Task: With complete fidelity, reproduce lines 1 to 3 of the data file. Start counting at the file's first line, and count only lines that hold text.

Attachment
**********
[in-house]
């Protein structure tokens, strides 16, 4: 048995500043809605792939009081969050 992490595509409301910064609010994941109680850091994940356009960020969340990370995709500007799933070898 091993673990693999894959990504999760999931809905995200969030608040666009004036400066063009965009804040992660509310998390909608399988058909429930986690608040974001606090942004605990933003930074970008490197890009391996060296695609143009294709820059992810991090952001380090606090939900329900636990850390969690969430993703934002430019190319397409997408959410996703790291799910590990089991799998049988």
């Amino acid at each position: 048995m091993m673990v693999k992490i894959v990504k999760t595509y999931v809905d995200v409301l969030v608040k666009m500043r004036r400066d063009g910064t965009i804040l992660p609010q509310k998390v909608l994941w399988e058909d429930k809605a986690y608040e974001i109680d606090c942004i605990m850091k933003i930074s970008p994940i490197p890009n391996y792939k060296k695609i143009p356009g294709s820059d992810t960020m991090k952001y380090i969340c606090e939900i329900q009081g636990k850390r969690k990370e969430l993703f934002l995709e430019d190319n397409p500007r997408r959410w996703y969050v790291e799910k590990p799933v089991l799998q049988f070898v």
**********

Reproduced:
[in-house]
């Protein structure tokens, strides 16, 4: 048995500043809605792939009081969050 992490595509409301910064609010994941109680850091994940356009960020969340990370995709500007799933070898 091993673990693999894959990504999760999931809905995200969030608040666009004036400066063009965009804040992660509310998390909608399988058909429930986690608040974001606090942004605990933003930074970008490197890009391996060296695609143009294709820059992810991090952001380090606090939900329900636990850390969690969430993703934002430019190319397409997408959410996703790291799910590990089991799998049988």
């Amino acid at each position: 048995m091993m673990v693999k992490i894959v990504k999760t595509y999931v809905d995200v409301l969030v608040k666009m500043r004036r400066d063009g910064t965009i804040l992660p609010q509310k998390v909608l994941w399988e058909d429930k809605a986690y608040e974001i109680d606090c942004i605990m850091k933003i930074s970008p994940i490197p890009n391996y792939k060296k695609i143009p356009g294709s820059d992810t960020m991090k952001y380090i969340c606090e939900i329900q009081g636990k850390r969690k990370e969430l993703f934002l995709e430019d190319n397409p500007r997408r959410w996703y969050v790291e799910k590990p799933v089991l799998q049988f070898v």